Method of Fabricating Through-Interconnects and Refill Slot in Carrier Substrate
Referring again to
Alternative Interconnect Method Coupling Printhead and Carrier Substrate
Rather than form an interconnect extending through the die 52 of the printhead die 18, in an alternative embodiment a wire bond is formed external to the printhead. Referring to
Meritorious and Advantageous Effects
One advantage of the invention is that a scalable printhead architecture is achieved wherein different numbers of printhead dies are attached to a carrier substrate to define the size of the printhead.
Although a preferred embodiment of the invention has been illustrated and described, various alternatives, modifications and equivalents may be used. Therefore, the foregoing description should not be taken as limiting the scope of the inventions which are defined by the appended claims.
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|U.S. Classification||29/890.1, 29/852, 216/27, 427/96.9, 29/611, 29/846, 427/103, 427/97.7|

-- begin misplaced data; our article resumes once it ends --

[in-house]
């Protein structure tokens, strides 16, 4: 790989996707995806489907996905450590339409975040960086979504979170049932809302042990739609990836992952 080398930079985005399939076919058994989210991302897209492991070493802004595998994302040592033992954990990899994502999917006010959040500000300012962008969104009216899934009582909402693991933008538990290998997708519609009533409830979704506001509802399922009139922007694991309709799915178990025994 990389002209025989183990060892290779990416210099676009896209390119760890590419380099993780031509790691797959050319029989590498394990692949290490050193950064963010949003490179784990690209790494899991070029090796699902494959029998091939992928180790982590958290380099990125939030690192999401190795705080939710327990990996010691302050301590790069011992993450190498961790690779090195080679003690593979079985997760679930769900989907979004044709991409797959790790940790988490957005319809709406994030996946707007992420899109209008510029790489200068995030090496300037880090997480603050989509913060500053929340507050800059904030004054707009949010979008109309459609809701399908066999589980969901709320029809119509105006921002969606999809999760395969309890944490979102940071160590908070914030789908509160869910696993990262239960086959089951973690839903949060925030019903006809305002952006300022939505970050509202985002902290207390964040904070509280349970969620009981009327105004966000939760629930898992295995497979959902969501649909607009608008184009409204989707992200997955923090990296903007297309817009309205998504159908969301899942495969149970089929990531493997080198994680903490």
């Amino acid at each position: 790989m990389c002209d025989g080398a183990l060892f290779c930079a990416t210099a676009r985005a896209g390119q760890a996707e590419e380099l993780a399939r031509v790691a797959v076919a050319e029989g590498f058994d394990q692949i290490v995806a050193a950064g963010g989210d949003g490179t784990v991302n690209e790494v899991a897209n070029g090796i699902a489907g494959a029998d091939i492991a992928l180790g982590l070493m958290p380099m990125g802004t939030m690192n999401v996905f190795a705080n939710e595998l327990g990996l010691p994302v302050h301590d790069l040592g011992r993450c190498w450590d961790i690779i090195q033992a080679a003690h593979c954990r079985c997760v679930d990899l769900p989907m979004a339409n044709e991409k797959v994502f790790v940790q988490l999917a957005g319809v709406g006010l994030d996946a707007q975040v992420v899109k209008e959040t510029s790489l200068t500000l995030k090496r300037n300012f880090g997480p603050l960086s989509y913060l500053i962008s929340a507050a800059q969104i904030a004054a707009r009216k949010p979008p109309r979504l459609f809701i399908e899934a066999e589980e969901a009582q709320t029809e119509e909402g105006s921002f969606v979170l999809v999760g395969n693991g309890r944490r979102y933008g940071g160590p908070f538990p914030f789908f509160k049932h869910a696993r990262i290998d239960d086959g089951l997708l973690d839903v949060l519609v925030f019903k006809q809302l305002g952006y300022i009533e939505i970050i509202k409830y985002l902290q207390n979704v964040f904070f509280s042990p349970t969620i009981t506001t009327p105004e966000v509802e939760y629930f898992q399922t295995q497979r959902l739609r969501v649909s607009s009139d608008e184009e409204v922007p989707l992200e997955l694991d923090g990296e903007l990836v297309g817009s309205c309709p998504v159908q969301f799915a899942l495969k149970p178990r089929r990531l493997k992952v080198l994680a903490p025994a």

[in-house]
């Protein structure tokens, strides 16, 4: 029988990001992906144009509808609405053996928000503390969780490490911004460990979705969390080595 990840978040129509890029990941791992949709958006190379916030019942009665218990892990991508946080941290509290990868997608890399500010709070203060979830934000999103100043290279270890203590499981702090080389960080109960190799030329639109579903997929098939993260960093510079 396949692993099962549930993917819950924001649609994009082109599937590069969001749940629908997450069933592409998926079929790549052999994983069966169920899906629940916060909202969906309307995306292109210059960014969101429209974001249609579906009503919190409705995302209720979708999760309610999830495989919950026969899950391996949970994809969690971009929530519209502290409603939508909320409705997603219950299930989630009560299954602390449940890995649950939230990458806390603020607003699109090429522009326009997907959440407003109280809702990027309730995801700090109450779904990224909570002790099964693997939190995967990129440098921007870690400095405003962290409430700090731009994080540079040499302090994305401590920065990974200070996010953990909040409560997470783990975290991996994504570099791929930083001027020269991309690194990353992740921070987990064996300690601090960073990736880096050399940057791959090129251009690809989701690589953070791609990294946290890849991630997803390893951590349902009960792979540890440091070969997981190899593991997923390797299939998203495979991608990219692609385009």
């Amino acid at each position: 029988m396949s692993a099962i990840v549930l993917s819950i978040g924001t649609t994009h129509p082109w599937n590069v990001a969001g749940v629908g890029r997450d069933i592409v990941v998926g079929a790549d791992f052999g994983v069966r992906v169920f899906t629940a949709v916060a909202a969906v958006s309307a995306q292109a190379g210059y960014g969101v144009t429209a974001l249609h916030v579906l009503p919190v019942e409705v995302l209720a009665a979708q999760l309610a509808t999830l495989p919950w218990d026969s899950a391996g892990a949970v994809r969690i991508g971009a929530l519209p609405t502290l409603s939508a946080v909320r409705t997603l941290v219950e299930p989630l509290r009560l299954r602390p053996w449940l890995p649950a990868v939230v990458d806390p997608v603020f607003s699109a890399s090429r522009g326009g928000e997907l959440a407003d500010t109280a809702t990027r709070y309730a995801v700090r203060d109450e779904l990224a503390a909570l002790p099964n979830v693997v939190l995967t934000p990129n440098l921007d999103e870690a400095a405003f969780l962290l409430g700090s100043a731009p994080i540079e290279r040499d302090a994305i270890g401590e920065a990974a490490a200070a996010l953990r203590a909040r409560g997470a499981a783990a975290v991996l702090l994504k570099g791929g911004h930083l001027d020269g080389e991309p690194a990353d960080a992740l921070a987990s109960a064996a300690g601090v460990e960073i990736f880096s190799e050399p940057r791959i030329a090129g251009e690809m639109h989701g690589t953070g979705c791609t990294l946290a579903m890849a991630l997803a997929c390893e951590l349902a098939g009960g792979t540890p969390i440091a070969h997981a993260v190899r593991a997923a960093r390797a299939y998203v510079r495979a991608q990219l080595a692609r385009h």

|International Classification||B41J2/155, B41J2/16|
|Cooperative Classification||B41J2/1643, B41J2/155, Y10T29/49401, Y10T29/49155, B41J2/1631, B41J2/1623, B41J2202/19, B41J2/1601, B41J2202/18, B41J2202/20, B41J2/1629, Y10T29/49083, Y10T29/49165|
|European Classification||B41J2/155, B41J2/16M4, B41J2/16B, B41J2/16M3W, B41J2/16M1, B41J2/16M8P|
|Sep 30, 2003||AS||Assignment|
Owner name: HEWLETT-PACKARD DEVELOPMENT COMPANY L.P., TEXAS
Free format text: ASSIGNMENT OF ASSIGNORS INTEREST;ASSIGNOR:HEWLETT-PACKARD COMPANY;REEL/FRAME:014061/0492
Effective date: 20030926
Owner name: HEWLETT-PACKARD DEVELOPMENT COMPANY L.P.,TEXAS
Free format text: ASSIGNMENT OF ASSIGNORS INTEREST;ASSIGNOR:HEWLETT-PACKARD COMPANY;REEL/FRAME:014061/0492
Effective date: 20030926
|Mar 2, 2009||FPAY||Fee payment|
Year of fee payment: 4
|Jul 21, 2009||CC||Certificate of correction|
|Apr 15, 2013||REMI||Maintenance fee reminder mailed|
|Aug 30, 2013||LAPS||Lapse for failure to pay maintenance fees|
|Oct 22, 2013||FP||Expired due to failure to pay maintenance fee|
Effective date: 20130830